"Out of the crooked timber of humanity, no straight thing was ever made," wrote German philosopher Immanuel Kant in the 18th century. Sonoma artist Chester Arnold makes this quote come alive in his latest exhibition, "Trees," as he explores the effects of industrial consumption, environmental degradation and waste through the lens of the humble tree.
In one large-scale oil painting, Arnold captures an ominous and majestic oak caught up in a whirlpool of papers and trash; the oak appears engaged in an epic wrestling match with the human detritus, and the darkening sky in the background makes it seem as though they'll all be sucked into an atmospheric netherworld. In Crooked Timber, a conquered oak lays on the ground like a fallen hero, one heavy limb pinning down a crushed tin roof, as though the viewer has stumbled across a final scene of battle.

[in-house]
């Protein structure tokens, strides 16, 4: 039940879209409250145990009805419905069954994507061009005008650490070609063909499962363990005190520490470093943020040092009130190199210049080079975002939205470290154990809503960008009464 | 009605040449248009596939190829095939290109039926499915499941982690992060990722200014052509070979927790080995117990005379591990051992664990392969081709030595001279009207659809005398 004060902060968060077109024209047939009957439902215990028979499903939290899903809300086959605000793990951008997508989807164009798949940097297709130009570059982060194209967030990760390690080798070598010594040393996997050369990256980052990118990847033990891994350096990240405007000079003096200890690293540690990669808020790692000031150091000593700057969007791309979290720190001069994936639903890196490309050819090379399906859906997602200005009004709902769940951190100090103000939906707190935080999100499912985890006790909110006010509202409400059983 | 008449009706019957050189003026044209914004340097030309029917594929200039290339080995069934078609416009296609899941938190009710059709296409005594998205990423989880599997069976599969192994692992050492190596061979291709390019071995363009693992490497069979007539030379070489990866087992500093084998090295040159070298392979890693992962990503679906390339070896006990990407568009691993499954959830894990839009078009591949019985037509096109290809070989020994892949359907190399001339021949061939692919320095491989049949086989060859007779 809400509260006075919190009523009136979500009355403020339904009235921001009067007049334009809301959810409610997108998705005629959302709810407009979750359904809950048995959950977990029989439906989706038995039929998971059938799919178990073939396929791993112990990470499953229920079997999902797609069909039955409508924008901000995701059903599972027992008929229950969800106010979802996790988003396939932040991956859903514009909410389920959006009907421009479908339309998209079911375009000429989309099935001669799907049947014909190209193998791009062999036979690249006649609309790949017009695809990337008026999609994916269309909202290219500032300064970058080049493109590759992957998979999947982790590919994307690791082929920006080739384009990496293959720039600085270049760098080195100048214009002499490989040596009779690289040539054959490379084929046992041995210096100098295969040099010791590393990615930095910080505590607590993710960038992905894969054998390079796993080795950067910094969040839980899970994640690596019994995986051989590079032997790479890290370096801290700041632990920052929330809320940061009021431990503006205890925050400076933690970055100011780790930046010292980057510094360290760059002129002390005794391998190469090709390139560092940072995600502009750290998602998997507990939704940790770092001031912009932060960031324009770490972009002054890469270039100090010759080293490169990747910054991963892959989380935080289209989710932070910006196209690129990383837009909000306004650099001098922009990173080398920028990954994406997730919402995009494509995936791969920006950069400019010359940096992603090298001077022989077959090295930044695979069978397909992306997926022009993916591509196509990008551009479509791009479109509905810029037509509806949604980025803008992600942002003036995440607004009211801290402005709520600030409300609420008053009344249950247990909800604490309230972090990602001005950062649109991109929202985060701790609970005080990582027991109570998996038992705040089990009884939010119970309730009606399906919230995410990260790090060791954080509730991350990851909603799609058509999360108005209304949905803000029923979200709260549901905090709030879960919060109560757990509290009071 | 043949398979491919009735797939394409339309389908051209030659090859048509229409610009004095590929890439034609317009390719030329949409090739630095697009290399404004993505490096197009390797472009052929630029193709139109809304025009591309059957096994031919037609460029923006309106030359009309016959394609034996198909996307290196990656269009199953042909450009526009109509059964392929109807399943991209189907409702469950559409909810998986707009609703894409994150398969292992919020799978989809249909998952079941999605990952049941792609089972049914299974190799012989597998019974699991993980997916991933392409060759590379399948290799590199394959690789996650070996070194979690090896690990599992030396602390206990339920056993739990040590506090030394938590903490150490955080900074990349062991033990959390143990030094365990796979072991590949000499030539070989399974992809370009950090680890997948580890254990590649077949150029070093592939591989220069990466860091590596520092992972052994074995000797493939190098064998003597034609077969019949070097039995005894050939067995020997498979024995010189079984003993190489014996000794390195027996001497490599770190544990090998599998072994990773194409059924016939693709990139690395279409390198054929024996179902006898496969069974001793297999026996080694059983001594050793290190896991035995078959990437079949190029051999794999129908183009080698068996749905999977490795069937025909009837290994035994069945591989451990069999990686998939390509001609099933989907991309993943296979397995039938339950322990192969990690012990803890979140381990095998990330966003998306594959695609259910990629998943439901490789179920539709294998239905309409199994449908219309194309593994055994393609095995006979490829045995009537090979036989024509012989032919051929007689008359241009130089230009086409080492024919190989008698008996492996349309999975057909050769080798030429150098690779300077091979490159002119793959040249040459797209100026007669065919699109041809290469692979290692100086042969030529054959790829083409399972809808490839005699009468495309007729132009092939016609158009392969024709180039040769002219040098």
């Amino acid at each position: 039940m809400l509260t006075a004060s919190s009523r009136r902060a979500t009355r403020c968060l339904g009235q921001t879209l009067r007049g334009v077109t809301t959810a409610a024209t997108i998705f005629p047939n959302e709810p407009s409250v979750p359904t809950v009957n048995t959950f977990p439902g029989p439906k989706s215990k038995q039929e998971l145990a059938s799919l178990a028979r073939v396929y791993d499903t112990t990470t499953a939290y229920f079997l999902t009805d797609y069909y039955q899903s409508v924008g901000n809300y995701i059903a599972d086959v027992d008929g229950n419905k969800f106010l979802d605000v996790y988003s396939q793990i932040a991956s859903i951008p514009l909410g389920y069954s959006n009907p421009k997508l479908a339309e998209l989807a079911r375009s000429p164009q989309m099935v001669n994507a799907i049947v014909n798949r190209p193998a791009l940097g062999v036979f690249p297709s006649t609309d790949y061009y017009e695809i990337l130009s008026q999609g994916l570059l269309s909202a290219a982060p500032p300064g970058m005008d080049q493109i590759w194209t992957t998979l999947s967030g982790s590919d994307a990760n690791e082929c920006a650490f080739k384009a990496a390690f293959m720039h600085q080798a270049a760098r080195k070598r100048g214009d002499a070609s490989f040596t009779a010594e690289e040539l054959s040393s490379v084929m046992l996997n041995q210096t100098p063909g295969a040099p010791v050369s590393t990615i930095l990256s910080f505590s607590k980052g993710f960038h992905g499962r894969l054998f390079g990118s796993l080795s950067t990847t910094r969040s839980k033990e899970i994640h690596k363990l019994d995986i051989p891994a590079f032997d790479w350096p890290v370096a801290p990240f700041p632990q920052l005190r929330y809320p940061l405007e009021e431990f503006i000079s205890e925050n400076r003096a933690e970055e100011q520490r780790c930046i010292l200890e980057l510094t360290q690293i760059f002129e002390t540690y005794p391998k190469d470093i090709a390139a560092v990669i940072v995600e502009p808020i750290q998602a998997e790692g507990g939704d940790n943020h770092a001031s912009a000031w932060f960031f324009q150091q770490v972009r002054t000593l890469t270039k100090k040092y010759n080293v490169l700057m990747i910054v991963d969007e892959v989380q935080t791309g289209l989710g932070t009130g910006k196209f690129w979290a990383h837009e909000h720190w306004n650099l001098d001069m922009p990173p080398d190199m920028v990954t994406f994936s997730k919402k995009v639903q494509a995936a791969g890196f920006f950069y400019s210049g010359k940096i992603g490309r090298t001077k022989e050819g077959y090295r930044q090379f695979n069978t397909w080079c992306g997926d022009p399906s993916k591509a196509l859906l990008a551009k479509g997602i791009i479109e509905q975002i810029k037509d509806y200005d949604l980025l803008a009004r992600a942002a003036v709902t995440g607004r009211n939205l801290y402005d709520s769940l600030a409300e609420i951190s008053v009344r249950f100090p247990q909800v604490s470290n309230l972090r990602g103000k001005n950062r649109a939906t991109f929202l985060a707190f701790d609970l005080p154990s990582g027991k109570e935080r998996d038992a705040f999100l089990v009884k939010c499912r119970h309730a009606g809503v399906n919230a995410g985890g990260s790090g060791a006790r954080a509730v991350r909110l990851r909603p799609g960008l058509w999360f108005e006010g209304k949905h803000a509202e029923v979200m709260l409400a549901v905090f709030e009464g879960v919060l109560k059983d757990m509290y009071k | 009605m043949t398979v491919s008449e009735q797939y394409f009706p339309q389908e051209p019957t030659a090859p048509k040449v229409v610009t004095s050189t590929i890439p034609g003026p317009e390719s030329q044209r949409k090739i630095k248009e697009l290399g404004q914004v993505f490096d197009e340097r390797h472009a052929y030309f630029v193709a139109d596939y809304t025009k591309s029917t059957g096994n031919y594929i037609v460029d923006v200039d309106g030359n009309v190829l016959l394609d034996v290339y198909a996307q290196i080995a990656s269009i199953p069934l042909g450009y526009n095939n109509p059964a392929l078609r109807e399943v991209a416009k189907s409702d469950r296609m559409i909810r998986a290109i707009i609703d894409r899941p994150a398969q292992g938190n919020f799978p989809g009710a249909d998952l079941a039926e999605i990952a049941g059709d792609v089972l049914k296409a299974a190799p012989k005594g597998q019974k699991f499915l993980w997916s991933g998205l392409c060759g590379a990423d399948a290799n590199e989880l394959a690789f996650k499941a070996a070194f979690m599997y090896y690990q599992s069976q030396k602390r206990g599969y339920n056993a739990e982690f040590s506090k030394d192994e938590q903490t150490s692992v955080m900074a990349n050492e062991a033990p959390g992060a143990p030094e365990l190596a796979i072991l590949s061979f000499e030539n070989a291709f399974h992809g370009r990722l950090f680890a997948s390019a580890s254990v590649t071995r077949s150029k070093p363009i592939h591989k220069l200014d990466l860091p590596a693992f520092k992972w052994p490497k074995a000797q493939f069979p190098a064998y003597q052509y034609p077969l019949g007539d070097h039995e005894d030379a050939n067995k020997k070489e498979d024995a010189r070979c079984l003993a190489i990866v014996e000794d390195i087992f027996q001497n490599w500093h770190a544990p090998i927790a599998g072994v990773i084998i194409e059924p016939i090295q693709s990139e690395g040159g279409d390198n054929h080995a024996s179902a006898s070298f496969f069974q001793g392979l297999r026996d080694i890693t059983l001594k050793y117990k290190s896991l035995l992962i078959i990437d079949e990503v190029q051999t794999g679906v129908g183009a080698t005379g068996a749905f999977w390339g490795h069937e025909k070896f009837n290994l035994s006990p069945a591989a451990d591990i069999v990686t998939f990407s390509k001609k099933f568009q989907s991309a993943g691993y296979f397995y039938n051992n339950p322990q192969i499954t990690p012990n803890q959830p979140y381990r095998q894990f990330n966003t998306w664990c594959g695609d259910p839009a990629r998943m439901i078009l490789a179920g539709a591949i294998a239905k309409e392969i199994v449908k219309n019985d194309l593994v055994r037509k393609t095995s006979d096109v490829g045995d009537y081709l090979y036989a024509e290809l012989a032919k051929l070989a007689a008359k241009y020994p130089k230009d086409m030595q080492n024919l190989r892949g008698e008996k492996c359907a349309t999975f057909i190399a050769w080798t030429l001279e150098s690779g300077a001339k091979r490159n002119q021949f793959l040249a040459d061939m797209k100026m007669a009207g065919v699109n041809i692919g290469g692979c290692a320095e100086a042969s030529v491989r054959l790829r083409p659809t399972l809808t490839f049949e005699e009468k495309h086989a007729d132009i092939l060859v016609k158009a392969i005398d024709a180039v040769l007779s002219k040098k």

Raised in post-war Germany, Arnold's paintings have an apocalyptic feel, infused with the particular dark intrigue of end-time destructions. As Arnold told the Bohemian in 2003, "Manifest destiny led us here, and now our destinies manifest in what we're leaving behind us, the devastation we've created." Don't miss this chance to see Arnold close to home and at his finest in "Chester Arnold: Trees," running June 9–Sept. 9 at the Sonoma County Museum. Reception, Saturday, June 9, 5–7pm. $15 nonmembers. 425 Seventh St., Santa Rosa. 707.579.1500.